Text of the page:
Norwegian Cruise Line Holdings (NYSE:NCLH) reported record fourth-quarter revenue and earnings in the final three months of 2018 in its latest earnings report, released on Thursday. The company continues to glide through favorable waters in the cruise industry due to robust demand while capitalizing on new vessels in service. In the discussion that follows, note that all comparative numbers are presented against the prior-year quarter (the fourth quarter of 2017).
Norwegian Cruise Line: The raw numbers
|Metric||Q4 2018||Q4 2017||Growth (YOY)|
|Revenue||$1.38 billion||$1.25 billion||10.4%|
|Net income||$154.6 million||$98.8 million||56.4%|
|Diluted earnings per share||$0.70||$0.43||62.8%|
What happened this quarter?
- Management attributed the quarter's double-digit revenue increase to the addition of the 4,000-passenger-capacity Norwegian Bliss to the ship's fleet in April 2018. The company also cited organic ticket pricing growth in each of its core markets and "robust" onboard spending as factors behind the record $1.4 billion in revenue.
- Net yields (net revenue divided by total available passenger cruise days) increased at a healthy rate of 4.2%.
- Factoring in hedging activities, Norwegian's fuel cost per metric ton rose approximately 8% to $469.
- Operating margin increased by roughly 80 basis points to 59.2% as higher capacity utilization bumped up payroll, fuel usage, food, and other expenses. Marketing, general, and administrative expenses also edged up slightly against the prior-year period.
- Norwegian purchased approximately $201 million of its own shares on the open market during the quarter, bringing its total repurchases in 2018 to $664.8 million, against zero repurchases in 2017.
- The company confirmed that the Norwegian Joy will join the Norwegian Bliss in Alaskan waters in the spring of 2019.
- The cruise line also confirmed that the Norwegian Encore, currently under construction, will join the fleet in the fourth quarter and will ply the Caribbean from its base in Miami.
What management had to say
Norwegian has enjoyed momentum from favorable conditions in the cruise industry and its recent launch of the Bliss. In the company's earnings press release, CEO Frank Del Rio both lauded recent results and projected a high degree of confidence in the coming year:
The team at Norwegian Cruise Line Holdings delivered a breakout year in 2018, once again generating industry-leading record financial performance. Strong global demand for our portfolio of brands, the successful, record-breaking introduction of Norwegian Bliss and the flawless execution of our demand creation strategies drove our fifth consecutive year of double-digit earnings-per-share growth. Building on this momentum, we entered 2019 in the best booked position in our Company's history, with pricing above prior year's record levels. The strong start to this year's WAVE [early booking] season, coupled with our moderate in-year capacity growth and our solid booked position across our three brands, has us well-positioned to continue driving price throughout the year and into 2020, where we will also benefit from the first full year of sailings from Norwegian Encore and the addition of Regent's Seven Seas Splendor.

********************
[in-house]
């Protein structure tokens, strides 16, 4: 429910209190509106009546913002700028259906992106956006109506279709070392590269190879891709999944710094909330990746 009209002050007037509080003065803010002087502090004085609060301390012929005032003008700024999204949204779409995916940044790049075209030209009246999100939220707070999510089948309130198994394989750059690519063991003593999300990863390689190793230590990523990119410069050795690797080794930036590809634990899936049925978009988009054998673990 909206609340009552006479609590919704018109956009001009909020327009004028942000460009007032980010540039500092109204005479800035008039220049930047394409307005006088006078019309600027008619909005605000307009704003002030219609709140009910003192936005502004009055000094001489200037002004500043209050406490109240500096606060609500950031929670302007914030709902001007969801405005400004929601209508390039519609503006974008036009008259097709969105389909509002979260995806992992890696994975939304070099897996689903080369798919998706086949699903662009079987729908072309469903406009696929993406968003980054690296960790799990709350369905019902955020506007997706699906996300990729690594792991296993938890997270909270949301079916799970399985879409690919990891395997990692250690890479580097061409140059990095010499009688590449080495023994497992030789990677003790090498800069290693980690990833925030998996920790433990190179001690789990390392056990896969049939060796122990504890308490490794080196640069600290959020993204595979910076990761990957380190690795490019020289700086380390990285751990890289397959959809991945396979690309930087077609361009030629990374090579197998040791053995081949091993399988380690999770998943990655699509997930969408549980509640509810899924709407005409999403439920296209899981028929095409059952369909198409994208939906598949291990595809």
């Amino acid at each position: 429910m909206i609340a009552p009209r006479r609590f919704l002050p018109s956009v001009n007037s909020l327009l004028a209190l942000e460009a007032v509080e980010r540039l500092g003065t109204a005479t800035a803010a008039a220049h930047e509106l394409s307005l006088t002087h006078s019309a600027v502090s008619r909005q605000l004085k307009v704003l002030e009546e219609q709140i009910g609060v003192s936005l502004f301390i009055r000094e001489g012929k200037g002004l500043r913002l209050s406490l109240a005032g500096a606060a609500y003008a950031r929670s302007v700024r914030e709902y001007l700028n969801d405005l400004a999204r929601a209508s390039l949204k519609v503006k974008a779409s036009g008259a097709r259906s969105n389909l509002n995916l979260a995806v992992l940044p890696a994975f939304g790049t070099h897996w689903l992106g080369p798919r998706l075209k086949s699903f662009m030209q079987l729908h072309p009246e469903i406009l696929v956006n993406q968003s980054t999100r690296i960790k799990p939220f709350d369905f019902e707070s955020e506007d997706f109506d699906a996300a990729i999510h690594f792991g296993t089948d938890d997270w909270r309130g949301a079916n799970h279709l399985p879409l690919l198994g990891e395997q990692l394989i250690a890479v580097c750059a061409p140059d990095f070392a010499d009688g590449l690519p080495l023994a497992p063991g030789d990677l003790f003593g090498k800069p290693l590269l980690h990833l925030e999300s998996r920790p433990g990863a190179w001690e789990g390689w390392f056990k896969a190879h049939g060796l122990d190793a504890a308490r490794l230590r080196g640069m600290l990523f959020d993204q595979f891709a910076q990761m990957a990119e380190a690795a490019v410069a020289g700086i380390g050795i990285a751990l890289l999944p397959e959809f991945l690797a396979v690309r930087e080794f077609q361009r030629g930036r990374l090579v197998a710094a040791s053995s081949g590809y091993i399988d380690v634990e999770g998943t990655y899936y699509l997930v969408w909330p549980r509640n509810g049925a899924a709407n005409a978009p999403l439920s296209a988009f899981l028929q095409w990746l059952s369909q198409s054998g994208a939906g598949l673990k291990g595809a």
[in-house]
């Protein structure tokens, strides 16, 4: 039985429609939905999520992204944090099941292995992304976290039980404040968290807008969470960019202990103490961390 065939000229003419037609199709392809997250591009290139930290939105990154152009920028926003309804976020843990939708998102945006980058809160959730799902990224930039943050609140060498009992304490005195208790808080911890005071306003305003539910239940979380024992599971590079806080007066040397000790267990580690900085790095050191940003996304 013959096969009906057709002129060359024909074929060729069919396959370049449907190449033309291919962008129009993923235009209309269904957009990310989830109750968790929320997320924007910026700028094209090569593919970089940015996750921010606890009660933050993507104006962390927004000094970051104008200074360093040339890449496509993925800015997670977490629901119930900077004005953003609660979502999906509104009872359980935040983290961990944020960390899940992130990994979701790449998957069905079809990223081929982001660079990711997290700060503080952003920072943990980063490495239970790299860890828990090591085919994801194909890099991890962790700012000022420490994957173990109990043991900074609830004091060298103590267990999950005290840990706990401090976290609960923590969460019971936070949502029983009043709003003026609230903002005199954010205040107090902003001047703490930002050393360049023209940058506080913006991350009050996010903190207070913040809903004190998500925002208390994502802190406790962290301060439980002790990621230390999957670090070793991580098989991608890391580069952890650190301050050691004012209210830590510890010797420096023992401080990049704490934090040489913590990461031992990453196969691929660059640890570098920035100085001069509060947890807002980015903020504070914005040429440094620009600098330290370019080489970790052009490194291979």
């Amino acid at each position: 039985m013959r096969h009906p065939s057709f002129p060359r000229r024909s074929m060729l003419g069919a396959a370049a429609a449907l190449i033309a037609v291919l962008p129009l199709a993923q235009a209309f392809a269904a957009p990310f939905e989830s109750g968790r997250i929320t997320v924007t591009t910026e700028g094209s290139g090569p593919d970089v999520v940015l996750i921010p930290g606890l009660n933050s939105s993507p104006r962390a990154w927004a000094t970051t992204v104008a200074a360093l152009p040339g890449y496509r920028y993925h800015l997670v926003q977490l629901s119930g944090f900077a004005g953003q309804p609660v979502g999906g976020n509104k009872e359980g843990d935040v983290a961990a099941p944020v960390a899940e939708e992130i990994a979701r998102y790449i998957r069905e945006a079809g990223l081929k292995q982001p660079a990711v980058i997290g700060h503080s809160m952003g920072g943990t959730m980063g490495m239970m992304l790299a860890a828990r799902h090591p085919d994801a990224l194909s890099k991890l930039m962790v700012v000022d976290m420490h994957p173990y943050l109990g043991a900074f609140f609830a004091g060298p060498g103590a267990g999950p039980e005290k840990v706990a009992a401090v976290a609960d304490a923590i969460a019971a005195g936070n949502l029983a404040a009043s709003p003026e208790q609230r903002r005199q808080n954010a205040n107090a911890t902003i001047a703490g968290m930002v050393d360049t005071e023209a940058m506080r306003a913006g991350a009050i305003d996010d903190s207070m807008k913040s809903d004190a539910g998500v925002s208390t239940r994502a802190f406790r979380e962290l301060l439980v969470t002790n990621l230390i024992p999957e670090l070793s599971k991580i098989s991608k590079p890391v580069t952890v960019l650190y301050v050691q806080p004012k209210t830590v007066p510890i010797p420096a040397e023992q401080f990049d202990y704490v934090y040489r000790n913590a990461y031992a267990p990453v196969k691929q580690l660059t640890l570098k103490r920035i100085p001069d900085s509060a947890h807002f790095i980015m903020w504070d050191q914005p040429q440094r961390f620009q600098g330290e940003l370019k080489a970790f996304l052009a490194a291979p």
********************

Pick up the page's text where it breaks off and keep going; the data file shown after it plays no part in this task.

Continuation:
Norwegian provided its outlook for both first quarter and full year 2019 alongside earnings. The company projects that net yields will grow approximately 2% in the first quarter and increase between 2.5% and 3.5% for the full year.
First-quarter 2019 adjusted earnings per share (EPS) are targeted at $0.70, against $0.60 in the first quarter of 2018. Management pegs full-year EPS within a range of $5.20 to $5.30, which at the midpoint will equal an improvement of 7% over the $4.92 in adjusted EPS recorded by Norwegian in 2018.
Norwegian Cruise Line's earnings projections anticipate solid growth. However, the company's favorable booking position at the outset of 2019, coupled with recent onboard spending trends and the success of the Norwegian Bliss, may imply that higher earnings expansion is possible this year. Thus, shareholders shouldn't be completely surprised if management favorably revises full-year estimates at least once in the coming quarters.